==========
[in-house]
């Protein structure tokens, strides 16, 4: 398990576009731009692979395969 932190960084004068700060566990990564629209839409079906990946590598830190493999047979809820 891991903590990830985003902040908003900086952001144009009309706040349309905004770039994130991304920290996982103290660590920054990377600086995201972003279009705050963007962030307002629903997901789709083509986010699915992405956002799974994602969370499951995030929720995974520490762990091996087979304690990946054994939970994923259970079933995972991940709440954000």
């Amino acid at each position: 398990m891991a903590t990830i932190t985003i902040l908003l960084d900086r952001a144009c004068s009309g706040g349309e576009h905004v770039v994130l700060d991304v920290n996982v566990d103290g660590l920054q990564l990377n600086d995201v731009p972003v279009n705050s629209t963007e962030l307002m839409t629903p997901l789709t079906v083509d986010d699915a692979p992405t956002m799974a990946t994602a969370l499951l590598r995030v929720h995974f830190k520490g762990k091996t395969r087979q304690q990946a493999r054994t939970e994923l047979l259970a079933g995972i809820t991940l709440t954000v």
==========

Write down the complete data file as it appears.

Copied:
[in-house]
């Protein structure tokens, strides 16, 4: 398990576009731009692979395969 932190960084004068700060566990990564629209839409079906990946590598830190493999047979809820 891991903590990830985003902040908003900086952001144009009309706040349309905004770039994130991304920290996982103290660590920054990377600086995201972003279009705050963007962030307002629903997901789709083509986010699915992405956002799974994602969370499951995030929720995974520490762990091996087979304690990946054994939970994923259970079933995972991940709440954000």
């Amino acid at each position: 398990m891991a903590t990830i932190t985003i902040l908003l960084d900086r952001a144009c004068s009309g706040g349309e576009h905004v770039v994130l700060d991304v920290n996982v566990d103290g660590l920054q990564l990377n600086d995201v731009p972003v279009n705050s629209t963007e962030l307002m839409t629903p997901l789709t079906v083509d986010d699915a692979p992405t956002m799974a990946t994602a969370l499951l590598r995030v929720h995974f830190k520490g762990k091996t395969r087979q304690q990946a493999r054994t939970e994923l047979l259970a079933g995972i809820t991940l709440t954000v």